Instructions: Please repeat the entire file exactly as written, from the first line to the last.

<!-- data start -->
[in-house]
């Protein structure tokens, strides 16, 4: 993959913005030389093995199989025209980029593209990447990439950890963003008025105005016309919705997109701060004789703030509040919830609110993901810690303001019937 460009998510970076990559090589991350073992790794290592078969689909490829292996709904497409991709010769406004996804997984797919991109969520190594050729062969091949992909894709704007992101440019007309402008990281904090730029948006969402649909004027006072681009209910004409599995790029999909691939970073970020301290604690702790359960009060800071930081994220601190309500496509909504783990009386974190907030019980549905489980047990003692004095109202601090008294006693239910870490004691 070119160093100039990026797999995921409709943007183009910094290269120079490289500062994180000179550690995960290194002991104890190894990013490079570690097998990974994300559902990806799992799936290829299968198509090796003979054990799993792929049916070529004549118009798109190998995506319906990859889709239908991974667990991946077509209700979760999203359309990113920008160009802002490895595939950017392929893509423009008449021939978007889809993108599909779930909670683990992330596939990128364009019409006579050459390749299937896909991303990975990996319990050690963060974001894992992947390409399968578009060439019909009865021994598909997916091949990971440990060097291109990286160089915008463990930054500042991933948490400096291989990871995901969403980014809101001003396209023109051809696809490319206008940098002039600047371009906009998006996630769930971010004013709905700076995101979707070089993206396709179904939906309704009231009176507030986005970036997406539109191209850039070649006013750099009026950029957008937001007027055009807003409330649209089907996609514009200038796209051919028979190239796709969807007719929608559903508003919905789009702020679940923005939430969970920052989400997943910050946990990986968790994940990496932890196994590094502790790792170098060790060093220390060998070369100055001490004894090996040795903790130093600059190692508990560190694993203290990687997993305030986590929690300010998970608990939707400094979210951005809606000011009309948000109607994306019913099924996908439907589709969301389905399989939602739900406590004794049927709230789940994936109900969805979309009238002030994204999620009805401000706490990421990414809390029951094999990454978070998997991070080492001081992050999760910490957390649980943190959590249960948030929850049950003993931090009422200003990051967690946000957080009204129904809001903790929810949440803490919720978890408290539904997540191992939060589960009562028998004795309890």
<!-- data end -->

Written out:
[in-house]
């Protein structure tokens, strides 16, 4: 993959913005030389093995199989025209980029593209990447990439950890963003008025105005016309919705997109701060004789703030509040919830609110993901810690303001019937 460009998510970076990559090589991350073992790794290592078969689909490829292996709904497409991709010769406004996804997984797919991109969520190594050729062969091949992909894709704007992101440019007309402008990281904090730029948006969402649909004027006072681009209910004409599995790029999909691939970073970020301290604690702790359960009060800071930081994220601190309500496509909504783990009386974190907030019980549905489980047990003692004095109202601090008294006693239910870490004691 070119160093100039990026797999995921409709943007183009910094290269120079490289500062994180000179550690995960290194002991104890190894990013490079570690097998990974994300559902990806799992799936290829299968198509090796003979054990799993792929049916070529004549118009798109190998995506319906990859889709239908991974667990991946077509209700979760999203359309990113920008160009802002490895595939950017392929893509423009008449021939978007889809993108599909779930909670683990992330596939990128364009019409006579050459390749299937896909991303990975990996319990050690963060974001894992992947390409399968578009060439019909009865021994598909997916091949990971440990060097291109990286160089915008463990930054500042991933948490400096291989990871995901969403980014809101001003396209023109051809696809490319206008940098002039600047371009906009998006996630769930971010004013709905700076995101979707070089993206396709179904939906309704009231009176507030986005970036997406539109191209850039070649006013750099009026950029957008937001007027055009807003409330649209089907996609514009200038796209051919028979190239796709969807007719929608559903508003919905789009702020679940923005939430969970920052989400997943910050946990990986968790994940990496932890196994590094502790790792170098060790060093220390060998070369100055001490004894090996040795903790130093600059190692508990560190694993203290990687997993305030986590929690300010998970608990939707400094979210951005809606000011009309948000109607994306019913099924996908439907589709969301389905399989939602739900406590004794049927709230789940994936109900969805979309009238002030994204999620009805401000706490990421990414809390029951094999990454978070998997991070080492001081992050999760910490957390649980943190959590249960948030929850049950003993931090009422200003990051967690946000957080009204129904809001903790929810949440803490919720978890408290539904997540191992939060589960009562028998004795309890």